|National Intelligence Service chief Nam Jae-joon. (Joint Press Corps)|
The National Assembly’s Intelligence Committee decided Monday to cut the National Intelligence Service’s budget for domestic operations amid growing controversy over its agents’ alleged interference in last year’s presidential election.
The gross budget for the spy agency will not be affected, however, as the funds cut from the NIS’ domestic branch were allocated to the intelligence agency’s operations against North Korea and industrial espionage, the members of the committee said.
The proposed adjustment is subject to further review by the related parliamentary panels and a vote at a full parliamentary session before taking effect.
The Intelligence Committee’s decision was bipartisan, according to Rep. Jung Cheong-rae of the main opposition Democratic Party. The NIS did not raise any objections to the decision, he added.
He said NIS officials agreed more funds were needed to successfully indict industrial spies.
“We have decided to keep the total budget as it stands, but cut funds for units that are under the NIS’ second deputy director, as the said units are still undergoing investigation over allegations that they interfered in last year’s presidential elections,” said Jung.
The NIS has been in the public spotlight in recent months after online comments posted by NIS officers were suspected to have potentially favored then-ruling camp candidate Park Geun-hye and slandered the opposition candidates during the 2012 presidential elections.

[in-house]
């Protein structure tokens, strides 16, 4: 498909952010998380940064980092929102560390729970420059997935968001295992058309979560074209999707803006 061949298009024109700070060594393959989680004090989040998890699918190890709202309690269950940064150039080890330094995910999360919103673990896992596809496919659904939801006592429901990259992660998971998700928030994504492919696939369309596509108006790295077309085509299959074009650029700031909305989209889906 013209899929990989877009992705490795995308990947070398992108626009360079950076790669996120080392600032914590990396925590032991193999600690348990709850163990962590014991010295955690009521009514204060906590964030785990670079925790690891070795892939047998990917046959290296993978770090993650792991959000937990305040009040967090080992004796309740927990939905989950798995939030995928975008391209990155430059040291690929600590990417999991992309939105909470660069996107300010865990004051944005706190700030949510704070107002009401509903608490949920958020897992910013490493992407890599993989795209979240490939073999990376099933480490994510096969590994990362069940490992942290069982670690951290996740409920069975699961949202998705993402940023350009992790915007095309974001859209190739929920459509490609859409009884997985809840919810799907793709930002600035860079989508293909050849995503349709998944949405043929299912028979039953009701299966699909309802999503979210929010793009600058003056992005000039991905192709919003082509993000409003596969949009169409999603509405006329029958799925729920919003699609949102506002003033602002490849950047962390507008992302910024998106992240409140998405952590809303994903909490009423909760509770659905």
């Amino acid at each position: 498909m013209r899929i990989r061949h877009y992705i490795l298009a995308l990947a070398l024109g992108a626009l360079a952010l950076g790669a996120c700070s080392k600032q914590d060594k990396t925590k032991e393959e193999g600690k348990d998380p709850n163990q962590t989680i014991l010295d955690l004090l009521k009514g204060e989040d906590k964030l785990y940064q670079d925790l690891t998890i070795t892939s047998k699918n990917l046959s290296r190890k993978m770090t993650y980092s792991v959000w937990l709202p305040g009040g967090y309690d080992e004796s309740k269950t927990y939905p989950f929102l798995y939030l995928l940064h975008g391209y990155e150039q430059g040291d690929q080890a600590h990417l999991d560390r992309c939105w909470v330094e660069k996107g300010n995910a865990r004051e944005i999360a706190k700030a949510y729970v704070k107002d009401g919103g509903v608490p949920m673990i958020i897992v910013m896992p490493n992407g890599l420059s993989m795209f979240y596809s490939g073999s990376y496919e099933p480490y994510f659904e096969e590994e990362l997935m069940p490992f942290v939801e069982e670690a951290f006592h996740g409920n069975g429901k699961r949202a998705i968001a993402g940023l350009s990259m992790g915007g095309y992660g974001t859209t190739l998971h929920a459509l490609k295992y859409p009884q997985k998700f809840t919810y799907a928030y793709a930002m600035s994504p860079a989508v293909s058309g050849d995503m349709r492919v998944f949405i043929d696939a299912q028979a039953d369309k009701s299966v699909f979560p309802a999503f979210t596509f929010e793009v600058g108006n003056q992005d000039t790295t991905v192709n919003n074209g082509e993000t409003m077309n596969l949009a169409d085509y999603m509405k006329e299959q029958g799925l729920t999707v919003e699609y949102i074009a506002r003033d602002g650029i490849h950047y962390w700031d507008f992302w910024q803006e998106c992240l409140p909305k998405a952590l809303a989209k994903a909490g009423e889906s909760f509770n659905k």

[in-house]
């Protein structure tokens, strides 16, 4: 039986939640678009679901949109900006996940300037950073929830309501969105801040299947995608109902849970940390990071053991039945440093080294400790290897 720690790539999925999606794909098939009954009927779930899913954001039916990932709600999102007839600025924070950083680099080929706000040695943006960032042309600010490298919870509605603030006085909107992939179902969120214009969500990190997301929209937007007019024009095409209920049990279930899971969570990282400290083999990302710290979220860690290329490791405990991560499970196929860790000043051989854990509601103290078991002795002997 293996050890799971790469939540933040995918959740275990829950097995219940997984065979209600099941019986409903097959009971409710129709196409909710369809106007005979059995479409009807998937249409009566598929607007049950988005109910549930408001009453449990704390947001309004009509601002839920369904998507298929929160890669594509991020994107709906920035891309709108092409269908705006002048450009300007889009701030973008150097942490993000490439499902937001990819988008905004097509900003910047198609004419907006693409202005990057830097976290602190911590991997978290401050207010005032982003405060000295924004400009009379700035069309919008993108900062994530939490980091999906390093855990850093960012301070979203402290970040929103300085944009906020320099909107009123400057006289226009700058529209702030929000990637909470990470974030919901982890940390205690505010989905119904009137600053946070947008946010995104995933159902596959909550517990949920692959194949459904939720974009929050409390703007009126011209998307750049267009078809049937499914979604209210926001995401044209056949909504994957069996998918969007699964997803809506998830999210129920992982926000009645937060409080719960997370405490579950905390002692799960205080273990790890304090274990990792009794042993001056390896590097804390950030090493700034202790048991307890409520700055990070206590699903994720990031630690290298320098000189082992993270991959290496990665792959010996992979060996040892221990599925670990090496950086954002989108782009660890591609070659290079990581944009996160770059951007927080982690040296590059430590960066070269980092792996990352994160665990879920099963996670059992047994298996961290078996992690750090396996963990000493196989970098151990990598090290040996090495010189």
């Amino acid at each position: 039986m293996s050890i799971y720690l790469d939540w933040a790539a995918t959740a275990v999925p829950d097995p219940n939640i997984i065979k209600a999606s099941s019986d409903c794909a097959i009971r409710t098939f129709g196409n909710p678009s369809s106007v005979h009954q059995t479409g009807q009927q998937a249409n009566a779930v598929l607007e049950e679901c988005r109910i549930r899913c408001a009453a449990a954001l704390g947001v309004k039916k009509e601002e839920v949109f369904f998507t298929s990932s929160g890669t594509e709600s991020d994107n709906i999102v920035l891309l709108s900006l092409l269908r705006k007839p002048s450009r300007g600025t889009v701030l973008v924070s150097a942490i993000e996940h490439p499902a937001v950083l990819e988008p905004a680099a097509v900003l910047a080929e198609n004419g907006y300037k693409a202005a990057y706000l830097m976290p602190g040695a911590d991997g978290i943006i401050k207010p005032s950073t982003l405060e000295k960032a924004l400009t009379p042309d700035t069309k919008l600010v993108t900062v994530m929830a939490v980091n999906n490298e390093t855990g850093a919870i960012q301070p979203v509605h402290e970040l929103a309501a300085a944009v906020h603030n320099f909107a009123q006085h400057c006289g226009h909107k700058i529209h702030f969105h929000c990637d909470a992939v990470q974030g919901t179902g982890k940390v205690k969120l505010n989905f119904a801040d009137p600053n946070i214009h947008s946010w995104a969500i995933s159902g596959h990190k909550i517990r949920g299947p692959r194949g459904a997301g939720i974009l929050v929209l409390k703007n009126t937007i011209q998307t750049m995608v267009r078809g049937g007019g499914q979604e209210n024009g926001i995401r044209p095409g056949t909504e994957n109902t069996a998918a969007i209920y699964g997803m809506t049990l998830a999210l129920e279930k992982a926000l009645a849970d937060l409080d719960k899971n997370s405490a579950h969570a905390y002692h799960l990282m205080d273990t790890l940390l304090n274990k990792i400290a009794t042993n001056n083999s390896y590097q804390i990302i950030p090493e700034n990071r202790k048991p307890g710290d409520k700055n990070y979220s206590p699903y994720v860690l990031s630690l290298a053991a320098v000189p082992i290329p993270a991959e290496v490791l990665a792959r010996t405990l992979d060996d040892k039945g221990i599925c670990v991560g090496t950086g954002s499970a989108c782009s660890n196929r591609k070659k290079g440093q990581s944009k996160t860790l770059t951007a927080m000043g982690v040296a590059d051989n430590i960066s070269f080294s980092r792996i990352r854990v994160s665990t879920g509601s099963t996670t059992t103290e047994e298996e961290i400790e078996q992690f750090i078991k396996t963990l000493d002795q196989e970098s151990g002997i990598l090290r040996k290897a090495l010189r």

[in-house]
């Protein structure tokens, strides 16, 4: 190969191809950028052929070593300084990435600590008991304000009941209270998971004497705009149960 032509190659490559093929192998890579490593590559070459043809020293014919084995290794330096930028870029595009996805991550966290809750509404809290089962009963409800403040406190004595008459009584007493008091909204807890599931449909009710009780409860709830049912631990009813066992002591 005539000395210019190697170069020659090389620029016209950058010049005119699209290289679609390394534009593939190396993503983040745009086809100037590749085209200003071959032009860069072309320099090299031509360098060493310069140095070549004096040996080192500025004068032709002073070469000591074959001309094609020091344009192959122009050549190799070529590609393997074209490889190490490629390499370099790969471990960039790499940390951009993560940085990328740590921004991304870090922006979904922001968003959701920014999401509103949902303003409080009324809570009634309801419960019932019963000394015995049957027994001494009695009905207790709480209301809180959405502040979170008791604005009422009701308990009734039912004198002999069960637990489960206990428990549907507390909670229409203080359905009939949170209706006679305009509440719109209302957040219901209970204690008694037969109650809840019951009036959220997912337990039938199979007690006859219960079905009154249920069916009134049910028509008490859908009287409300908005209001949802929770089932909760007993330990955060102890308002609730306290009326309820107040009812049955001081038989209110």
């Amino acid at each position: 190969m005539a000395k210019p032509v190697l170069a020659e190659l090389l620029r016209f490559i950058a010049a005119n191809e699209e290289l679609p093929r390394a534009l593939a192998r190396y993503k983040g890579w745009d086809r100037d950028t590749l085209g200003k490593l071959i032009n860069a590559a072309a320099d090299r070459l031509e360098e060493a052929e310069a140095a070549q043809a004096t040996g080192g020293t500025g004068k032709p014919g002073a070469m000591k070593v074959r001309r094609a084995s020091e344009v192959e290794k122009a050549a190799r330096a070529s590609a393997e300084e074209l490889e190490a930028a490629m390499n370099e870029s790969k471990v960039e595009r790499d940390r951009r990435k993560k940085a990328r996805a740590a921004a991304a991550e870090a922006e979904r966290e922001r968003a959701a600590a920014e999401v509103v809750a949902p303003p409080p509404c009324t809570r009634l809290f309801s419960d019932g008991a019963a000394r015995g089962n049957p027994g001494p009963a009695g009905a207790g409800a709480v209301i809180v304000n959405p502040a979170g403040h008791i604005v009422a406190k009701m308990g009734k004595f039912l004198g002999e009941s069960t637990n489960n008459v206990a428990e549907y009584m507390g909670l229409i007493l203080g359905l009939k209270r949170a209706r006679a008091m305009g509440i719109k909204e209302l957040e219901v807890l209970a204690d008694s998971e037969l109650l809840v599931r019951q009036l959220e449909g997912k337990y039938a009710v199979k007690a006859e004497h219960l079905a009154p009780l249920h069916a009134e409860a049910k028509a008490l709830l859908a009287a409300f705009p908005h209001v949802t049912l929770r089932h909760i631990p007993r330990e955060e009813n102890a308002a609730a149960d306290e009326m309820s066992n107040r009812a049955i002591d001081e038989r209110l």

There has not been a final court ruling on whether the intelligence service did in fact illegally intervene in last year’s election.
The opaque financial expenditure of the NIS has been a divisive issue for lawmakers assigned to reform the agency. The NIS does not disclose details of its budget use, unlike other government agencies.
The parliament activated a special reform committee for the intelligence agency earlier this month after the ruling Saenuri Party and the DP agreed in principle about refining the NIS, albeit disagreeing on the details.
Opposition members of parliament demanded a detailed account of how the spy agency spends its money at the National Assembly’s special committee on budgets and accounts. The Saenuri Party and the NIS countered by saying that such reports would endanger the efficacy of intelligence operations by revealing details of the NIS’ espionage activities to foreign officials, including North Korean spies.
By Jeong Hunny (email@example.com)